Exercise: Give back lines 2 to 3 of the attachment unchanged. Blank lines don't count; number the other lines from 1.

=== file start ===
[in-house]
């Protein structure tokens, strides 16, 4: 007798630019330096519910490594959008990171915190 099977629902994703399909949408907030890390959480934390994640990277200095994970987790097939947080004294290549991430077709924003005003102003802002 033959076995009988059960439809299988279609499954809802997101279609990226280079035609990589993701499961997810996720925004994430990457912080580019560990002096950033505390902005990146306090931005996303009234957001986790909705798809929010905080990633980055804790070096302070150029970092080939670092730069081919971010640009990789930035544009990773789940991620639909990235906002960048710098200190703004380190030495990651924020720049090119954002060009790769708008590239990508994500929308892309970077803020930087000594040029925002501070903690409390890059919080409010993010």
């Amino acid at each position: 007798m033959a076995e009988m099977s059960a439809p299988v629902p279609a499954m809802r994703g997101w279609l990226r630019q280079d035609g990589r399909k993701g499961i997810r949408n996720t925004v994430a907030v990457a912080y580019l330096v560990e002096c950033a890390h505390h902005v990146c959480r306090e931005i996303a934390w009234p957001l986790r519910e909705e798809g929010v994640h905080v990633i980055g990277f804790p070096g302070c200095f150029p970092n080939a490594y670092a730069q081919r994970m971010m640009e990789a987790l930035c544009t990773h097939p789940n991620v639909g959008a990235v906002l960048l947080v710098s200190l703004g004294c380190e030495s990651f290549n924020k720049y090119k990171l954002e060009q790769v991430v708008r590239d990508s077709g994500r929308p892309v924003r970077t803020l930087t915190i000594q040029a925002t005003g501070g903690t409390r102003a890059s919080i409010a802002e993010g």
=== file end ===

């Protein structure tokens, strides 16, 4: 007798630019330096519910490594959008990171915190 099977629902994703399909949408907030890390959480934390994640990277200095994970987790097939947080004294290549991430077709924003005003102003802002 033959076995009988059960439809299988279609499954809802997101279609990226280079035609990589993701499961997810996720925004994430990457912080580019560990002096950033505390902005990146306090931005996303009234957001986790909705798809929010905080990633980055804790070096302070150029970092080939670092730069081919971010640009990789930035544009990773789940991620639909990235906002960048710098200190703004380190030495990651924020720049090119954002060009790769708008590239990508994500929308892309970077803020930087000594040029925002501070903690409390890059919080409010993010």
């Amino acid at each position: 007798m033959a076995e009988m099977s059960a439809p299988v629902p279609a499954m809802r994703g997101w279609l990226r630019q280079d035609g990589r399909k993701g499961i997810r949408n996720t925004v994430a907030v990457a912080y580019l330096v560990e002096c950033a890390h505390h902005v990146c959480r306090e931005i996303a934390w009234p957001l986790r519910e909705e798809g929010v994640h905080v990633i980055g990277f804790p070096g302070c200095f150029p970092n080939a490594y670092a730069q081919r994970m971010m640009e990789a987790l930035c544009t990773h097939p789940n991620v639909g959008a990235v906002l960048l947080v710098s200190l703004g004294c380190e030495s990651f290549n924020k720049y090119k990171l954002e060009q790769v991430v708008r590239d990508s077709g994500r929308p892309v924003r970077t803020l930087t915190i000594q040029a925002t005003g501070g903690t409390r102003a890059s919080i409010a802002e993010g």